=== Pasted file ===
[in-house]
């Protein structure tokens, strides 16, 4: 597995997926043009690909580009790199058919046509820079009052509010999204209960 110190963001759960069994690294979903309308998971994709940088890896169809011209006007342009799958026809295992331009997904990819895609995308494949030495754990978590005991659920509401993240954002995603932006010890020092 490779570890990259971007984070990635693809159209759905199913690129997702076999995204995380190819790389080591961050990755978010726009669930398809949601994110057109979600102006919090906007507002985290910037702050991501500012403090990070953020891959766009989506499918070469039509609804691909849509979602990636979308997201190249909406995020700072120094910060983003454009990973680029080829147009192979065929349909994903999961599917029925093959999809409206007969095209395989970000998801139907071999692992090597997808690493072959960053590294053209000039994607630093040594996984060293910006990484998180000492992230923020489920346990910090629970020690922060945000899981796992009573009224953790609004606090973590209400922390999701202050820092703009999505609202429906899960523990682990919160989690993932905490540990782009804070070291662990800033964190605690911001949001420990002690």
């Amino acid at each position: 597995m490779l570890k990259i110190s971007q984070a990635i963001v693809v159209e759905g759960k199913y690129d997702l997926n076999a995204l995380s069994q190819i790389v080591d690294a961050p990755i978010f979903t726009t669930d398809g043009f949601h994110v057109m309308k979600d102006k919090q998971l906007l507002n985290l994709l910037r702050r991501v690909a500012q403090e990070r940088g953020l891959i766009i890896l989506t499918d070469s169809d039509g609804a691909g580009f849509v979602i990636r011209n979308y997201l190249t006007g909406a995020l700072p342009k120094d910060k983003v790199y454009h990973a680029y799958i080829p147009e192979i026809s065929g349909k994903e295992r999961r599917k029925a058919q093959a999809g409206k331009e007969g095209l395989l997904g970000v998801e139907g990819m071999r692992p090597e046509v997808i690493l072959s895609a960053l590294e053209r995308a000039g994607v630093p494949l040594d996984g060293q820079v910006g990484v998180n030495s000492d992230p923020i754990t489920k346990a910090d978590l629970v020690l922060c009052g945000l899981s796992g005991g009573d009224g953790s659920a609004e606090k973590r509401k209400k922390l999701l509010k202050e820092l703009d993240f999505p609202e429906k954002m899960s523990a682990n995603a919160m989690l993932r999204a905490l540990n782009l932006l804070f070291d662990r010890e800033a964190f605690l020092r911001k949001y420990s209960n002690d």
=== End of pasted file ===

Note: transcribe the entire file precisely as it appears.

[in-house]
């Protein structure tokens, strides 16, 4: 597995997926043009690909580009790199058919046509820079009052509010999204209960 110190963001759960069994690294979903309308998971994709940088890896169809011209006007342009799958026809295992331009997904990819895609995308494949030495754990978590005991659920509401993240954002995603932006010890020092 490779570890990259971007984070990635693809159209759905199913690129997702076999995204995380190819790389080591961050990755978010726009669930398809949601994110057109979600102006919090906007507002985290910037702050991501500012403090990070953020891959766009989506499918070469039509609804691909849509979602990636979308997201190249909406995020700072120094910060983003454009990973680029080829147009192979065929349909994903999961599917029925093959999809409206007969095209395989970000998801139907071999692992090597997808690493072959960053590294053209000039994607630093040594996984060293910006990484998180000492992230923020489920346990910090629970020690922060945000899981796992009573009224953790609004606090973590209400922390999701202050820092703009999505609202429906899960523990682990919160989690993932905490540990782009804070070291662990800033964190605690911001949001420990002690």
């Amino acid at each position: 597995m490779l570890k990259i110190s971007q984070a990635i963001v693809v159209e759905g759960k199913y690129d997702l997926n076999a995204l995380s069994q190819i790389v080591d690294a961050p990755i978010f979903t726009t669930d398809g043009f949601h994110v057109m309308k979600d102006k919090q998971l906007l507002n985290l994709l910037r702050r991501v690909a500012q403090e990070r940088g953020l891959i766009i890896l989506t499918d070469s169809d039509g609804a691909g580009f849509v979602i990636r011209n979308y997201l190249t006007g909406a995020l700072p342009k120094d910060k983003v790199y454009h990973a680029y799958i080829p147009e192979i026809s065929g349909k994903e295992r999961r599917k029925a058919q093959a999809g409206k331009e007969g095209l395989l997904g970000v998801e139907g990819m071999r692992p090597e046509v997808i690493l072959s895609a960053l590294e053209r995308a000039g994607v630093p494949l040594d996984g060293q820079v910006g990484v998180n030495s000492d992230p923020i754990t489920k346990a910090d978590l629970v020690l922060c009052g945000l899981s796992g005991g009573d009224g953790s659920a609004e606090k973590r509401k209400k922390l999701l509010k202050e820092l703009d993240f999505p609202e429906k954002m899960s523990a682990n995603a919160m989690l993932r999204a905490l540990n782009l932006l804070f070291d662990r010890e800033a964190f605690l020092r911001k949001y420990s209960n002690d």